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Why Uber wants Tesla Motors' self-driving cars

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Ng Han Guan/AP/File

(Read caption) A worker cleans a Tesla Model S sedan before a event to deliver the first set of cars to customers in Beijing. Uber CEO Travis Kalanick reportedly said his company would buy every single fully-autonomous car Tesla Motors build if the automaker can do it by 2020.

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Tesla Motors is one of several automakers planning to put a self-driving car on sale sometime in the next few years, and it already seems to have at least one big fan.

This person isn't a celebrity owner or safety advocate, but rather the CEO of preeminent ride-sharing company Uber.

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If Tesla can build a fully-autonomous car by 2020, Uber CEO Travis Kalanick says his company would buy it. In fact, he'd buy every one Tesla builds.

Yes, all 500,000 electric cars Tesla expects to produce in that year, according to Forbes (via Charged EVs).

That boast comes not directly from Kalanick himself, but from Steve Jurvetson--an early Tesla investor and board member.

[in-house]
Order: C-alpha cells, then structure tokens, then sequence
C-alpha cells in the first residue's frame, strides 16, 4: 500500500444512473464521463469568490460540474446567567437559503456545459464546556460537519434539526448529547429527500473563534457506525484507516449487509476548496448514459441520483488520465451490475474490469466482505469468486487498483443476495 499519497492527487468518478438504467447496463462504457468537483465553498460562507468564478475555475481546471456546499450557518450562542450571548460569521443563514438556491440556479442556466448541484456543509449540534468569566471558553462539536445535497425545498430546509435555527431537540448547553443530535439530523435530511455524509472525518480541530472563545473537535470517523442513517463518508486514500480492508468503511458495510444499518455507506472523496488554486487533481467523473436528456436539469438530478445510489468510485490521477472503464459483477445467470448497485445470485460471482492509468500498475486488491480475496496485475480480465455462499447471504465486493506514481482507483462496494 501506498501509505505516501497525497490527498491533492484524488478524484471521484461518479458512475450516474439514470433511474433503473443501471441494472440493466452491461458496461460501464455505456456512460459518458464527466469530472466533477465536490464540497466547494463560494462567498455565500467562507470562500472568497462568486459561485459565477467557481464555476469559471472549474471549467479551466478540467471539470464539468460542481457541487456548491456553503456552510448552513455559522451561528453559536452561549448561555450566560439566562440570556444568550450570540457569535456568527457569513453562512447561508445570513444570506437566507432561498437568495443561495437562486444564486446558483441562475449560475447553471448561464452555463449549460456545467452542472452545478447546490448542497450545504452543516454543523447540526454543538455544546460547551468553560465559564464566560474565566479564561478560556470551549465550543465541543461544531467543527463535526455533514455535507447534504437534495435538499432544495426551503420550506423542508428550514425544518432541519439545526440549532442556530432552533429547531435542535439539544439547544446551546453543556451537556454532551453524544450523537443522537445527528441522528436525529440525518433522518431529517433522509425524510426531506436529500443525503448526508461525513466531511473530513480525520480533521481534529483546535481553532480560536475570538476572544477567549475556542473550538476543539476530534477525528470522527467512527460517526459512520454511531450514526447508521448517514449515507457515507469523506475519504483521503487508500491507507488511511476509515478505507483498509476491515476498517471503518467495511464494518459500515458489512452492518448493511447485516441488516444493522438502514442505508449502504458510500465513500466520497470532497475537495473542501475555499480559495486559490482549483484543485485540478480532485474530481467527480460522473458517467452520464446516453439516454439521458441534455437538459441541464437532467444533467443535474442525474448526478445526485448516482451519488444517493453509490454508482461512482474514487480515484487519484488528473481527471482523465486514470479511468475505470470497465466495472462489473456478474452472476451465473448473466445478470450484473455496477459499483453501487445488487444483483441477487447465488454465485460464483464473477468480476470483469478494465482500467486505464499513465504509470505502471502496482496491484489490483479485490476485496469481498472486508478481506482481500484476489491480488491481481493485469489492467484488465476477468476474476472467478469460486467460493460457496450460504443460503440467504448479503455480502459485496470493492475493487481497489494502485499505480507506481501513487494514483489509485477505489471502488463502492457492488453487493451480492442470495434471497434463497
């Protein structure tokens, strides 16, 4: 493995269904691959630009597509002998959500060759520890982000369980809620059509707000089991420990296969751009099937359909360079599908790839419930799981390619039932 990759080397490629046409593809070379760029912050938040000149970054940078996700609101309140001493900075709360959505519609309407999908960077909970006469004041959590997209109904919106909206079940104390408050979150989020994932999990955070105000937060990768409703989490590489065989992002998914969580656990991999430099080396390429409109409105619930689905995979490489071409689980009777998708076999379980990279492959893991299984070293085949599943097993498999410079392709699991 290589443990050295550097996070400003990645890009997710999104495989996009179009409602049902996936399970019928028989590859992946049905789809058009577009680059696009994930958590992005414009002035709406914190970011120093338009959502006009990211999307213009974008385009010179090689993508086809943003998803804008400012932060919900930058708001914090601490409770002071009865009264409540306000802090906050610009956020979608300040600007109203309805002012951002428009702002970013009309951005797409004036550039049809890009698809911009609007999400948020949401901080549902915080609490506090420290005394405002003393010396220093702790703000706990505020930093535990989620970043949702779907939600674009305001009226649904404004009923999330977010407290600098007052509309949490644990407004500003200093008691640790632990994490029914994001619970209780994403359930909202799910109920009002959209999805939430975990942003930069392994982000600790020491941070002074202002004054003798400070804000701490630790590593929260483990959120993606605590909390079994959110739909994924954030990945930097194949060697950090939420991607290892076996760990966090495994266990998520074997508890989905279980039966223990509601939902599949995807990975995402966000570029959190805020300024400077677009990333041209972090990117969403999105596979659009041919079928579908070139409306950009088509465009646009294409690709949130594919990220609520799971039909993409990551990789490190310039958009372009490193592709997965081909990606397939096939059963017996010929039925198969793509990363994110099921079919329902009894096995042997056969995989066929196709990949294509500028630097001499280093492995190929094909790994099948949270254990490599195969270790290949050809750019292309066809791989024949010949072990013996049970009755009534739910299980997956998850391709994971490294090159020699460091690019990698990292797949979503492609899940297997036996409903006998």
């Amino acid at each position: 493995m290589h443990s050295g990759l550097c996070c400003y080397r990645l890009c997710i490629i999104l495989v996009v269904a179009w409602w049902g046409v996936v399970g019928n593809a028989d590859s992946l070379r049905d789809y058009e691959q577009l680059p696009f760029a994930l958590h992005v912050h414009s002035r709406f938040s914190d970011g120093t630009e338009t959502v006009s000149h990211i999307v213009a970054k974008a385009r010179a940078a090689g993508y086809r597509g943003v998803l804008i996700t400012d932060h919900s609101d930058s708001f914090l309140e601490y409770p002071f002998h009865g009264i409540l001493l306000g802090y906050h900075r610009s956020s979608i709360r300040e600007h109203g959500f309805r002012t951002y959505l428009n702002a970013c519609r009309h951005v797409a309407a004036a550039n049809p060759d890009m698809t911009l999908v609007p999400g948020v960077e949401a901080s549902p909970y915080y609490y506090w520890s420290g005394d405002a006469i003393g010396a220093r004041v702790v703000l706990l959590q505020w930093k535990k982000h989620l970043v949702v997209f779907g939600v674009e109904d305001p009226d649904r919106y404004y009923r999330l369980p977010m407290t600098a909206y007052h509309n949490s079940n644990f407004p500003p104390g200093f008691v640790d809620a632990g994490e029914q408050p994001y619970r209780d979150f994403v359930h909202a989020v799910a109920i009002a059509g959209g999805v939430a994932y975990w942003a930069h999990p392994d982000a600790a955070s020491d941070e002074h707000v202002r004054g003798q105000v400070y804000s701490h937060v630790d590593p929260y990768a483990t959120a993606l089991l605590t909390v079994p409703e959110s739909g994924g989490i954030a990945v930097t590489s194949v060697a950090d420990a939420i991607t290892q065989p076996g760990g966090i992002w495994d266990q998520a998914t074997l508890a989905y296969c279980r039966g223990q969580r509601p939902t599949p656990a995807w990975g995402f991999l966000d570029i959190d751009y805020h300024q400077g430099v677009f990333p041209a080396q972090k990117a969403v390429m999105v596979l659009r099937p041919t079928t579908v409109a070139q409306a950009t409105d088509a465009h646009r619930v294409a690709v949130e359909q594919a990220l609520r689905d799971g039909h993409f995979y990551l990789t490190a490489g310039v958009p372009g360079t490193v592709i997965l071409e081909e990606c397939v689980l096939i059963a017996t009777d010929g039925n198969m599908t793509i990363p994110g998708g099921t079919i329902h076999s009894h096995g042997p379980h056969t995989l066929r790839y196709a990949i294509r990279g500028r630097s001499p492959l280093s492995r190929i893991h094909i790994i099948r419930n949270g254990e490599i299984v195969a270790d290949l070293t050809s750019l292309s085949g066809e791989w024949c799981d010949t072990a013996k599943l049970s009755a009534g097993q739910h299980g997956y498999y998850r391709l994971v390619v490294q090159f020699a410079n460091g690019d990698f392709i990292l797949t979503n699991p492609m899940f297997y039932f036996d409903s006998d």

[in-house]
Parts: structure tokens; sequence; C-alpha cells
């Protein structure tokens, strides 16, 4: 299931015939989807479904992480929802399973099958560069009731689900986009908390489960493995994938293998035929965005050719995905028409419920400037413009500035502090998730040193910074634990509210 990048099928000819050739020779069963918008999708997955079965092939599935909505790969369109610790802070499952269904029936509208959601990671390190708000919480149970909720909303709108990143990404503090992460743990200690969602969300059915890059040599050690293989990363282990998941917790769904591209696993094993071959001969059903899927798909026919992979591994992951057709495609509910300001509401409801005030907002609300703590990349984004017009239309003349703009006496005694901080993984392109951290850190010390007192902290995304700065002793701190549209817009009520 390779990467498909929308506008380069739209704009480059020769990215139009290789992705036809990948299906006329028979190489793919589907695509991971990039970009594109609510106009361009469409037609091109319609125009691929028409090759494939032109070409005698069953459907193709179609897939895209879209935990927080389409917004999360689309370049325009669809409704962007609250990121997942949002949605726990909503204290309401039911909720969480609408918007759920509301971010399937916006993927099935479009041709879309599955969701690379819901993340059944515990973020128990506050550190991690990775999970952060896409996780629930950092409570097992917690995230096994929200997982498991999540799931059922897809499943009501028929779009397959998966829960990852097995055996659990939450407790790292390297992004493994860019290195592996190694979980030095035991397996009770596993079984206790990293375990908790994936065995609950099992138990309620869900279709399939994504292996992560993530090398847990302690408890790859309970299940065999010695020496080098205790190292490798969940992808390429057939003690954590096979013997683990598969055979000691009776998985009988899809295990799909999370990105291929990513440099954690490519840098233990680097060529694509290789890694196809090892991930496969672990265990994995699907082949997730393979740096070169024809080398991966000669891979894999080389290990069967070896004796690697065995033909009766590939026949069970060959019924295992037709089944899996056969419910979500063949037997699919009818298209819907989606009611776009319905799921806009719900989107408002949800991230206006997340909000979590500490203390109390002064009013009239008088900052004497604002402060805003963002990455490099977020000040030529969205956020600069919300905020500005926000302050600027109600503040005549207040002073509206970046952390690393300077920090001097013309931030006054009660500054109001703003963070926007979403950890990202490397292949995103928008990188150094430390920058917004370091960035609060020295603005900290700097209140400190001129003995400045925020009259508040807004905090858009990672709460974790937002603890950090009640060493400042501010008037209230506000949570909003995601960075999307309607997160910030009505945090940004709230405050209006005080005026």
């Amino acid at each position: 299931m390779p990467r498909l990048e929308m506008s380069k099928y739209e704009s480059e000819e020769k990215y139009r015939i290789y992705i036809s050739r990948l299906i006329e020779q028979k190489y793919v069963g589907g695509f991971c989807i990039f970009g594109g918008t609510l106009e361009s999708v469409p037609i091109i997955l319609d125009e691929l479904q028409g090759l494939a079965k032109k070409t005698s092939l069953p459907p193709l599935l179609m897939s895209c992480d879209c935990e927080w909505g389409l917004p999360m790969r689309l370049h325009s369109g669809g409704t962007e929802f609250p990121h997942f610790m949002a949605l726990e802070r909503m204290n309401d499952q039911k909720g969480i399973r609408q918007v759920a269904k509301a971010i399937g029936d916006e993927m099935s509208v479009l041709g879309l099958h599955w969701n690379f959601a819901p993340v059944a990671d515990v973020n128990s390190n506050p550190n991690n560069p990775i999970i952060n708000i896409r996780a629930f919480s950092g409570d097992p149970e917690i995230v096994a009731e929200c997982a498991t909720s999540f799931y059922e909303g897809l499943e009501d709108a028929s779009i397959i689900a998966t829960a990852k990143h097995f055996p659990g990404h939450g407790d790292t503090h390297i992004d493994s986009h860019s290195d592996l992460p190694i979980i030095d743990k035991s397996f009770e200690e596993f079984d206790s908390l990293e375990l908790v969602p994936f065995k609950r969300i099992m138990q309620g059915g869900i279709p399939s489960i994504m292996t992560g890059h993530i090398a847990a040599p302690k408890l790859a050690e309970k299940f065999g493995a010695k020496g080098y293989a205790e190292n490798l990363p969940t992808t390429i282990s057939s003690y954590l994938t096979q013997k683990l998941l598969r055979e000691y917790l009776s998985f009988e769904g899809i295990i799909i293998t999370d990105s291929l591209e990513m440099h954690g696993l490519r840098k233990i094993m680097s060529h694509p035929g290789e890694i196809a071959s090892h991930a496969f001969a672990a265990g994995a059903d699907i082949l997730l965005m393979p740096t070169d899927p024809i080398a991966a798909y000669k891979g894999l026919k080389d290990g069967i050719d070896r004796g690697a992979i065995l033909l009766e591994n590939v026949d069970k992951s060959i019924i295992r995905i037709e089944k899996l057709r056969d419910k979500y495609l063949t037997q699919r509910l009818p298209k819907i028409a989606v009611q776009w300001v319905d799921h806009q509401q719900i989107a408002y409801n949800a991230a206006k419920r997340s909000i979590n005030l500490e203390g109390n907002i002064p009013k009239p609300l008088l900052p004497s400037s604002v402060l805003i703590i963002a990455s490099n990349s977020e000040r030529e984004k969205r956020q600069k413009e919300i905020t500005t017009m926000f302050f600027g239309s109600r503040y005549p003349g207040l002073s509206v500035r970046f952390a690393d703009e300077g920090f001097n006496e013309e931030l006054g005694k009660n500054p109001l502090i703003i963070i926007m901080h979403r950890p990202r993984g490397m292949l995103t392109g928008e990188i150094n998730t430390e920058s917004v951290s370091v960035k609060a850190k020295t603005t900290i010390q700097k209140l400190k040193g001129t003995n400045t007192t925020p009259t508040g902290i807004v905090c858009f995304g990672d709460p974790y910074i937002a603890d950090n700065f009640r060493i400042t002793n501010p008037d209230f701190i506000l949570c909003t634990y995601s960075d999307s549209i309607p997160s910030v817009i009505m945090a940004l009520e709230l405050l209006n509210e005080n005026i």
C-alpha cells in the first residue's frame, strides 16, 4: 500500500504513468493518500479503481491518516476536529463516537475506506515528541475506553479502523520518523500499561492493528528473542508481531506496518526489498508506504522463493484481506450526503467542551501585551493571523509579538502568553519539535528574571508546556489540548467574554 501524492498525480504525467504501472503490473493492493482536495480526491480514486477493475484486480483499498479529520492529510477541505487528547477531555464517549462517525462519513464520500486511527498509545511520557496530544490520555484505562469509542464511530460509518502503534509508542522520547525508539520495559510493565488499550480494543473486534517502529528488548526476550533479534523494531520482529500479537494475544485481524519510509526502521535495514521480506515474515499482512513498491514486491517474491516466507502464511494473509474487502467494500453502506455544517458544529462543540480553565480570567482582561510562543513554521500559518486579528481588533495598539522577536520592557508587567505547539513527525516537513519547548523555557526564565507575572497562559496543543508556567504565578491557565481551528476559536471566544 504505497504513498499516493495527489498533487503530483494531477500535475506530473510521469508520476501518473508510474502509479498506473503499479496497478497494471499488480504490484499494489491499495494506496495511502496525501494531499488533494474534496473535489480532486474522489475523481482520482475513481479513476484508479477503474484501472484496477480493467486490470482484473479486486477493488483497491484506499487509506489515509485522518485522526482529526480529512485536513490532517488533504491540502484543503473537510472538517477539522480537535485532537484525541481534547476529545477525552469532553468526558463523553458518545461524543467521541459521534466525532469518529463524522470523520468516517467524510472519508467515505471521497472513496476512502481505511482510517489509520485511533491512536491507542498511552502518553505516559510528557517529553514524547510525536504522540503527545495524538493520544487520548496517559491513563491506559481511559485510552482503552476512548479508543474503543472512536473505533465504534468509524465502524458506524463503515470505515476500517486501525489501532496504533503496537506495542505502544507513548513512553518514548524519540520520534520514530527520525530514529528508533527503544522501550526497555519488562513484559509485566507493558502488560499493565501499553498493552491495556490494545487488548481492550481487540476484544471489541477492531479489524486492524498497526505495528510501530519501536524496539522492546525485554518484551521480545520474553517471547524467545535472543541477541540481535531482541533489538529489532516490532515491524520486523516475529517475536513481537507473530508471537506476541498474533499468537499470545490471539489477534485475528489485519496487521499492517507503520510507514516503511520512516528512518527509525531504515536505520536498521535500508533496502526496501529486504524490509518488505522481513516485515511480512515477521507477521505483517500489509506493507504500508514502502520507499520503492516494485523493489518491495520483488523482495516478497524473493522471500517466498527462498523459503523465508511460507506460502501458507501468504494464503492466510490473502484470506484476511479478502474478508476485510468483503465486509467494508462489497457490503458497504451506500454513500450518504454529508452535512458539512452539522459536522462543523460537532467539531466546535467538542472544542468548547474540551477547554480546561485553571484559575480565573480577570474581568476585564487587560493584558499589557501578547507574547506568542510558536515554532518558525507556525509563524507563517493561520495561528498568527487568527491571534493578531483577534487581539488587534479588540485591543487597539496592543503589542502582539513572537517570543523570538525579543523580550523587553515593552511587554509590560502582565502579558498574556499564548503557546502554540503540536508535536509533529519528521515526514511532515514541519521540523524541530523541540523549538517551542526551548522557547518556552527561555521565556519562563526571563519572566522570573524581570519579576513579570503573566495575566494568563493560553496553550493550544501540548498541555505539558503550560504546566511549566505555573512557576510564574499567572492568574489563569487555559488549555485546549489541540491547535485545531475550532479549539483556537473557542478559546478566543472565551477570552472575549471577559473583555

Jurvetson relayed what he claimed were Kalanick's remarks at the recent Top 10 Tech Trends dinner, hosted by the Churchill Club.

He used his speaking time there to extol the virtues of autonomous cars.

"I believe they are already safer than my parents," he said, "and I would trust my kids with them."

He claimed that autonomous driving could significantly reduce the number of taxis on New York City streets, and still allow patrons to get a ride within 30 seconds of hailing one.

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Those benefits are of course theoretical and dependent on a number of variables--including Tesla's ability to meet its autonomy and production-volume goals.

Tesla CEO Elon Musk previously said he expects the company to build 500,000 cars per year by 2020.

That prediction was reconfirmed by Tesla chief technical officer JB Straubel at a conference in Washington, D.C. last month.

This would bring Tesla's cumulative output to 1 million vehicles by that point.

But will any of those vehicles be able to drive themselves?

Tesla has been building cars equipped with hardware for the first phase of its "autopilot" autonomous technology since last fall, although the system still isn't available to consumers.

Initially, cars will be able to pass other vehicles with no involvement from the driver other than the flick of a turn signal.

Musk has said that Tesla plans to develop the technology to the point that a car can be summoned from a garage to meet its owner.

Tesla may not offer this technology on all of its models, though.

By 2020, much of Tesla's sales volume will consist of the Model 3, a 200-mile electric car priced at $35,000 before any incentives.

The lower price point may mean Tesla will skimp on features like autonomous driving.

That would mean Uber would take delivery of somewhat fewer Tesla cars, but still an impressive amount.